3.8% and 18.3% on CIFAR-10 and CIFAR-100
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Wide Residual Networks

This code was used for experiments with Wide Residual Networks (BMVC 2016) http://arxiv.org/abs/1605.07146 by Sergey Zagoruyko and Nikos Komodakis.

Deep residual networks were shown to be able to scale up to thousands of layers and still have improving performance. However, each fraction of a percent of improved accuracy costs nearly doubling the number of layers, and so training very deep residual networks has a problem of diminishing feature reuse, which makes these networks very slow to train.

To tackle these problems, in this work we conduct a detailed experimental study on the architecture of ResNet blocks, based on which we propose a novel architecture where we decrease depth and increase width of residual networks. We call the resulting network structures wide residual networks (WRNs) and show that these are far superior over their commonly used thin and very deep counterparts.

For example, we demonstrate that even a simple 16-layer-deep wide residual network outperforms in accuracy and efficiency all previous deep residual networks, including thousand-layer-deep networks. We further show that WRNs achieve incredibly good results (e.g., achieving new state-of-the-art results on CIFAR-10, CIFAR-100, SVHN, COCO and substantial improvements on ImageNet) and train several times faster than pre-activation ResNets.

Update: We updated the paper with ImageNet, COCO and meanstd preprocessing CIFAR results. If you're comparing your method against WRN, please report correct preprocessing numbers because they give substantially different results.

tldr; ImageNet WRN-50-2-bottleneck (ResNet-50 with wider inner bottleneck 3x3 convolution) is significantly faster than ResNet-152 and has better accuracy; on CIFAR meanstd preprocessing (as in fb.resnet.torch) gives better results than ZCA whitening; on COCO wide ResNet with 34 layers outperforms even Inception-v4-based Fast-RCNN model in single model performance.

Test error (%, flip/translation augmentation, meanstd normalization, median of 5 runs) on CIFAR:

Network CIFAR-10 CIFAR-100
pre-ResNet-164 5.46 24.33
pre-ResNet-1001 4.92 22.71
WRN-28-10 4.00 19.25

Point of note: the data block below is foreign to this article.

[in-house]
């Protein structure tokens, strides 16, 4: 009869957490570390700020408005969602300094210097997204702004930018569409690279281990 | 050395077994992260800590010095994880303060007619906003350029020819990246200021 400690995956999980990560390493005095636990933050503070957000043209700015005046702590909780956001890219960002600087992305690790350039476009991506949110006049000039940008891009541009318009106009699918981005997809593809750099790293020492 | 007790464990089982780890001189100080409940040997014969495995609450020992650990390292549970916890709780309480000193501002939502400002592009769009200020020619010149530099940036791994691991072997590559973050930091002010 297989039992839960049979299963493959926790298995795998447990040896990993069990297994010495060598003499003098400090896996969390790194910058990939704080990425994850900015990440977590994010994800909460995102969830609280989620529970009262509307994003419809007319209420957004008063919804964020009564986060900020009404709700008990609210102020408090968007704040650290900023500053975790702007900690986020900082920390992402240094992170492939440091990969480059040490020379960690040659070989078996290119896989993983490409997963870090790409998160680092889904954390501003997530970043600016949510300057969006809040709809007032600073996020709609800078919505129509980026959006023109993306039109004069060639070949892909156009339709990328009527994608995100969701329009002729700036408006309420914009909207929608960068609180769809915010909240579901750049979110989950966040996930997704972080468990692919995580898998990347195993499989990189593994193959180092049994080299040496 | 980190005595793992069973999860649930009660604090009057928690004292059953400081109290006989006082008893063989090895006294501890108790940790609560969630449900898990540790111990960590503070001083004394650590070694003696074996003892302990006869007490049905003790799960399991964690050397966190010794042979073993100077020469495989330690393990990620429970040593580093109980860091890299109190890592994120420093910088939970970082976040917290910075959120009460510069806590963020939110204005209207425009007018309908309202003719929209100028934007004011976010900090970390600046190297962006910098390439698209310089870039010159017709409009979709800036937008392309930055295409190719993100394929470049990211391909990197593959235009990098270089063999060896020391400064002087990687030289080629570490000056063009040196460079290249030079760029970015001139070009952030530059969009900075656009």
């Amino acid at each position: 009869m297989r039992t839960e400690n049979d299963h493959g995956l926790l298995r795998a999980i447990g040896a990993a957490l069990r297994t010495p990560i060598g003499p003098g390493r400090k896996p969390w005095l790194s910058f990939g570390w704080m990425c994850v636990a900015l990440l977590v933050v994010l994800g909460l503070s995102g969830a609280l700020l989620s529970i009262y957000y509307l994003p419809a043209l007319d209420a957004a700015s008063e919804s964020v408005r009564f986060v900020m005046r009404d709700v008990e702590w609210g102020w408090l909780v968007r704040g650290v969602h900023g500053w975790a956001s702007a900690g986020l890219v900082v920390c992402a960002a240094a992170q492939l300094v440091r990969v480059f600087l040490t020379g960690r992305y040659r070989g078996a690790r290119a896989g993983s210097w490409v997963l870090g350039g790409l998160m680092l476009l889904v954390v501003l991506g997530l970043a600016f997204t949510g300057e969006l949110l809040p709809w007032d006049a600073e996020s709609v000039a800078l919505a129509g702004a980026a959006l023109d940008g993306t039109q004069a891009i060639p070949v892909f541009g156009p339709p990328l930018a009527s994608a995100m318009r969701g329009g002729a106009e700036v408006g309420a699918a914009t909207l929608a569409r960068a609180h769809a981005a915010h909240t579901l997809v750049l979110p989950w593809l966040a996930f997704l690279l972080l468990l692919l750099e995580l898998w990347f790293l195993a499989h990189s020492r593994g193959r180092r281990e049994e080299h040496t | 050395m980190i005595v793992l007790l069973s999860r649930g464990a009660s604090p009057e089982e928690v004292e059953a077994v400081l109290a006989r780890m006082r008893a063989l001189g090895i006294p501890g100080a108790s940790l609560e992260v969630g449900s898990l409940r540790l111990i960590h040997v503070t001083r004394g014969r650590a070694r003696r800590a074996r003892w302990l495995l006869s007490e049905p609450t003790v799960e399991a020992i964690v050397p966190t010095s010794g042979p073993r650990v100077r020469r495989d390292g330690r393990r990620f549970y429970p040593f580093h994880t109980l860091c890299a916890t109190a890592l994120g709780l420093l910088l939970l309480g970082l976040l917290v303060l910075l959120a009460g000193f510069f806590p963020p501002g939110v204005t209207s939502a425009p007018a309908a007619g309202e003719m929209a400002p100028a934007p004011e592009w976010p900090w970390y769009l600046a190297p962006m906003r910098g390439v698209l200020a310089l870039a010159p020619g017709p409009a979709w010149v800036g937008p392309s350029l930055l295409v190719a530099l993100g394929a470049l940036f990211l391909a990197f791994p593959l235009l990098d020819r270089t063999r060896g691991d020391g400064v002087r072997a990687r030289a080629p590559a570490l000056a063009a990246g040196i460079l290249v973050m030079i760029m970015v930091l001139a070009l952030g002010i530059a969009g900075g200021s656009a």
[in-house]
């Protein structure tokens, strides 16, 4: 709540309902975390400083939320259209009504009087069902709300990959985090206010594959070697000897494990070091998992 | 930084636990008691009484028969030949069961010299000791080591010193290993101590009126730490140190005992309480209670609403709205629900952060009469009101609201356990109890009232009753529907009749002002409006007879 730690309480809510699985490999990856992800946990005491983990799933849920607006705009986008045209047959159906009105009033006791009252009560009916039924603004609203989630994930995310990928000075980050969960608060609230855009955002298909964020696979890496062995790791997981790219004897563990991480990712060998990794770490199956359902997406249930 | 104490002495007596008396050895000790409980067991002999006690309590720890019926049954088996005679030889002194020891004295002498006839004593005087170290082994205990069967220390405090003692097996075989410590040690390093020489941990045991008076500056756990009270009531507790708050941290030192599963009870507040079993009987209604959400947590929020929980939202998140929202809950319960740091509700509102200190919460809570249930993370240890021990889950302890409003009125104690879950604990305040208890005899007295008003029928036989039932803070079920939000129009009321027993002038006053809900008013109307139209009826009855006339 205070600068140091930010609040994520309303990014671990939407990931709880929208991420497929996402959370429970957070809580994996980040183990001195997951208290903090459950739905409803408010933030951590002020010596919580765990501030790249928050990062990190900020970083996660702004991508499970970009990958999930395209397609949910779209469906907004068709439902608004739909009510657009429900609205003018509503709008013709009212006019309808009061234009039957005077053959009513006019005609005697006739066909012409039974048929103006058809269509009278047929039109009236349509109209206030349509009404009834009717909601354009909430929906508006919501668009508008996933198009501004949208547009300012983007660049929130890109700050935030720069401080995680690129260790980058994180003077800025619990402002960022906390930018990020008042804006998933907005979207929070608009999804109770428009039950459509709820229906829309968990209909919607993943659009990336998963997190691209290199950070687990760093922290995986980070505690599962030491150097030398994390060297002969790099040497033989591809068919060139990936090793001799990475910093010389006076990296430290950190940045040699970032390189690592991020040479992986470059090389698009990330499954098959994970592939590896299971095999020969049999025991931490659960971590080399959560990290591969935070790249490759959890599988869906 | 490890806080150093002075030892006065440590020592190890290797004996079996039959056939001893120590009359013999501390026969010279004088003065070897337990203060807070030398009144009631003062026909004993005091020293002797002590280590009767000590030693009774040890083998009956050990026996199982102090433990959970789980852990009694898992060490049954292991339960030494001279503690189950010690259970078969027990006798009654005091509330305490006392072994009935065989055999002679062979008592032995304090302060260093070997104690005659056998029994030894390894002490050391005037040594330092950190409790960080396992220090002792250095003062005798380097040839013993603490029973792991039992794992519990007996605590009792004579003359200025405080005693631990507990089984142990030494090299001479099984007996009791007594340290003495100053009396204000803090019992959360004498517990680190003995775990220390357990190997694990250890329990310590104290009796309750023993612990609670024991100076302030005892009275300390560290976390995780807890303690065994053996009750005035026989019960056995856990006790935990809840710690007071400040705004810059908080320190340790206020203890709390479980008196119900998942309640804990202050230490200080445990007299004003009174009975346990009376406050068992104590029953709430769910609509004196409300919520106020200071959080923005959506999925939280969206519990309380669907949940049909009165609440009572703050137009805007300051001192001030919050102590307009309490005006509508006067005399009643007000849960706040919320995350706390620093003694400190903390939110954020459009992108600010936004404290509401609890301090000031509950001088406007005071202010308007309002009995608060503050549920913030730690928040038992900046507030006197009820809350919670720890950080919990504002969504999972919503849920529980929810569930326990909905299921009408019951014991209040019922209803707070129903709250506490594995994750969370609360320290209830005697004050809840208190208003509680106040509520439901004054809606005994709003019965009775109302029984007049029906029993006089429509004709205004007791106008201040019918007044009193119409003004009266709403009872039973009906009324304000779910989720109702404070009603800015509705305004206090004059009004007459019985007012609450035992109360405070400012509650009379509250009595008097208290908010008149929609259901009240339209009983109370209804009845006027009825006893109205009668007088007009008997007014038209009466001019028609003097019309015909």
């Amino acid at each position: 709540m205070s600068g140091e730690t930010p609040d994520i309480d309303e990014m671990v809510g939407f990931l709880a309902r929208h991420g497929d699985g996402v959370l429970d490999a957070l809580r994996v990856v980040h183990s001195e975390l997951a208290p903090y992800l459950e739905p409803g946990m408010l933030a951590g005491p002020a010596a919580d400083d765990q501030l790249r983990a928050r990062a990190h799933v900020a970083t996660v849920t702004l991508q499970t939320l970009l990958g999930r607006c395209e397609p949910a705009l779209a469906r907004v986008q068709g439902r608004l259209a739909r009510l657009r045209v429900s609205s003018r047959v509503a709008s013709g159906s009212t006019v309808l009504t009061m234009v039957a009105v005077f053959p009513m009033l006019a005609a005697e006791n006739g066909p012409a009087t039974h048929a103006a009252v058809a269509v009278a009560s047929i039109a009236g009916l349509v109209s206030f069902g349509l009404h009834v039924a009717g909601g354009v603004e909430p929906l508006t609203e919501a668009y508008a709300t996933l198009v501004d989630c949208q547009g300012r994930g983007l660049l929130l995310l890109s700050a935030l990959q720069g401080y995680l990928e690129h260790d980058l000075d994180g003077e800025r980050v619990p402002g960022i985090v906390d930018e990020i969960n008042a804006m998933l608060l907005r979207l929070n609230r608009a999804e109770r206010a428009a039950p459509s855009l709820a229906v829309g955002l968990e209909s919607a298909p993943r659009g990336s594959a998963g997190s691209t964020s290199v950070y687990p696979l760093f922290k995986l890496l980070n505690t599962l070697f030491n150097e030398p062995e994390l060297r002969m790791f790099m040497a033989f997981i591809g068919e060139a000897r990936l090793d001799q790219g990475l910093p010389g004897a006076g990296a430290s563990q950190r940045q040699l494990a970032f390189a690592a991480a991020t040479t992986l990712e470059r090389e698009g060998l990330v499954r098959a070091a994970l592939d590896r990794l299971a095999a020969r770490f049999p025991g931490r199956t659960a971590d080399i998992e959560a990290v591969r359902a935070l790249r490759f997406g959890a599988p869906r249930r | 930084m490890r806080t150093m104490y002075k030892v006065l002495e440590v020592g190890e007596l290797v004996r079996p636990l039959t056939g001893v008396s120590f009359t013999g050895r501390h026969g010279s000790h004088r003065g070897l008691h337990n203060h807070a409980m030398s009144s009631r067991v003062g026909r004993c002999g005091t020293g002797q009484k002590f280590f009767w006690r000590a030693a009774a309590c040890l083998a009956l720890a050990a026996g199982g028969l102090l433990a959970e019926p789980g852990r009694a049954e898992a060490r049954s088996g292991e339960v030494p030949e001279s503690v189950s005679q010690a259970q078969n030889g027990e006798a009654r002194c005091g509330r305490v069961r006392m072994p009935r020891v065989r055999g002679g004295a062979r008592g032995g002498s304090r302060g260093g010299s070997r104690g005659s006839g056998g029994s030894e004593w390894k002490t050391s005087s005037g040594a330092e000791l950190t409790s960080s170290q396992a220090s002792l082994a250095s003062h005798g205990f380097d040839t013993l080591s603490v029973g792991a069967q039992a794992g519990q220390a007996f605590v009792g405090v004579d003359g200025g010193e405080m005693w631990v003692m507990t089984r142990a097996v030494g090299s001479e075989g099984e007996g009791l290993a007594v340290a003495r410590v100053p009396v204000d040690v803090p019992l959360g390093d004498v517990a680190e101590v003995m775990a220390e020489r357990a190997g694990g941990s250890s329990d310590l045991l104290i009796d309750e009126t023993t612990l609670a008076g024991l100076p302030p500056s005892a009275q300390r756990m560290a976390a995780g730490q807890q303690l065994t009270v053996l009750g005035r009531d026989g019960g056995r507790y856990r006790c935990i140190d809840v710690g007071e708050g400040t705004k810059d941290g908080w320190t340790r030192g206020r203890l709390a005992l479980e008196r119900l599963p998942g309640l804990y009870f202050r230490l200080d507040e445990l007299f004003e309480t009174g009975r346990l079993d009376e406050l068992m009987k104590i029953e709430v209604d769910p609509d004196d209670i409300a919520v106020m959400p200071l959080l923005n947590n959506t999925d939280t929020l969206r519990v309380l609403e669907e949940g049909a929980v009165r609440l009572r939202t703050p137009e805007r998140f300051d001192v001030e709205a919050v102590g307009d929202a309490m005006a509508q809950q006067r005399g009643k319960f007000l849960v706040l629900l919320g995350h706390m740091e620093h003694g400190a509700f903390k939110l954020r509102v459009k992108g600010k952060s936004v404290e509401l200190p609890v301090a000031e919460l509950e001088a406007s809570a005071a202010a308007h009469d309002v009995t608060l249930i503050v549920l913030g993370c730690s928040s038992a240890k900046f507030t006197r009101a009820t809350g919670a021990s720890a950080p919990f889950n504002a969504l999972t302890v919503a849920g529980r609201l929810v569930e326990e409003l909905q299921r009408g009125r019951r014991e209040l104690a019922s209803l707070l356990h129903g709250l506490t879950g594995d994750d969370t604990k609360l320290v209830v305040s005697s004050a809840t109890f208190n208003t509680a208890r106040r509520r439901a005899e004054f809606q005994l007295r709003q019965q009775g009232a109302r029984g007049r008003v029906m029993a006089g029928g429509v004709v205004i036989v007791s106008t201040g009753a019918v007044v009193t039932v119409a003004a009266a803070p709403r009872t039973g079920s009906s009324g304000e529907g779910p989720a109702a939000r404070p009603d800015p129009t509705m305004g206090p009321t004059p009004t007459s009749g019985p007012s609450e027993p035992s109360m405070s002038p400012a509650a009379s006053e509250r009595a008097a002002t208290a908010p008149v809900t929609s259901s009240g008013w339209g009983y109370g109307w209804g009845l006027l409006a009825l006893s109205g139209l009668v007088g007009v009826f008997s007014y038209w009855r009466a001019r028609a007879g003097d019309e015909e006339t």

WRN-28-10-dropout 3.89 18.85

Single-time runs (meanstd normalization):

Dataset network test perf.
CIFAR-10 WRN-40-10-dropout 3.8%
CIFAR-100 WRN-40-10-dropout 18.3%
SVHN WRN-16-8-dropout 1.54%
ImageNet (single crop) WRN-50-2-bottleneck 21.9% top-1, 5.79% top-5
COCO-val5k (single model) WRN-34-2 36 mAP

See http://arxiv.org/abs/1605.07146 for details.


    author = {Sergey Zagoruyko and Nikos Komodakis},
    title = {Wide Residual Networks},
    booktitle = {BMVC},
    year = {2016}}

Pretrained models


WRN-50-2-bottleneck (wider bottleneck), see pretrained for details
Download (263MB): https://yadi.sk/d/-8AWymOPyVZns

There are also PyTorch and Tensorflow model definitions with pretrained weights at https://github.com/szagoruyko/functional-zoo/blob/master/wide-resnet-50-2-export.ipynb




The code depends on Torch http://torch.ch. Follow instructions here and run:

luarocks install torchnet
luarocks install optnet
luarocks install iterm

For visualizing training curves we used ipython notebook with pandas and bokeh.


Dataset support

The code supports loading simple datasets in torch format. We provide the following:

To whiten CIFAR-10 and CIFAR-100 we used the following scripts https://github.com/lisa-lab/pylearn2/blob/master/pylearn2/scripts/datasets/make_cifar10_gcn_whitened.py and then converted to torch using https://gist.github.com/szagoruyko/ad2977e4b8dceb64c68ea07f6abf397b and npy to torch converter https://github.com/htwaijry/npy4th.

We are running ImageNet experiments and will update the paper and this repo soon.


We provide several scripts for reproducing results in the paper. Below are several examples.

model=wide-resnet widen_factor=4 depth=40 ./scripts/train_cifar.sh

This will train WRN-40-4 on CIFAR-10 whitened (supposed to be in datasets folder). This network achieves about the same accuracy as ResNet-1001 and trains in 6 hours on a single Titan X. Log is saved to logs/wide-resnet_$RANDOM$RANDOM folder with json entries for each epoch and can be visualized with itorch/ipython later.

For reference we provide logs for this experiment and ipython notebook to visualize the results. After running it you should see these training curves:


Another example:

model=wide-resnet widen_factor=10 depth=28 dropout=0.3 dataset=./datasets/cifar100_whitened.t7 ./scripts/train_cifar.sh

This network achieves 20.0% error on CIFAR-100 in about a day on a single Titan X.

Multi-GPU is supported with nGPU=n parameter.

Other models

Additional models in this repo:

Implementation details

The code evolved from https://github.com/szagoruyko/cifar.torch. To reduce memory usage we use @fmassa's optimize-net, which automatically shares output and gradient tensors between modules. This keeps memory usage below 4 Gb even for our best networks. Also, it can generate network graph plots as the one for WRN-16-2 in the end of this page.


We thank startup company VisionLabs and Eugenio Culurciello for giving us access to their clusters, without them ImageNet experiments wouldn't be possible. We also thank Adam Lerer and Sam Gross for helpful discussions. Work supported by EC project FP7-ICT-611145 ROBOSPECT.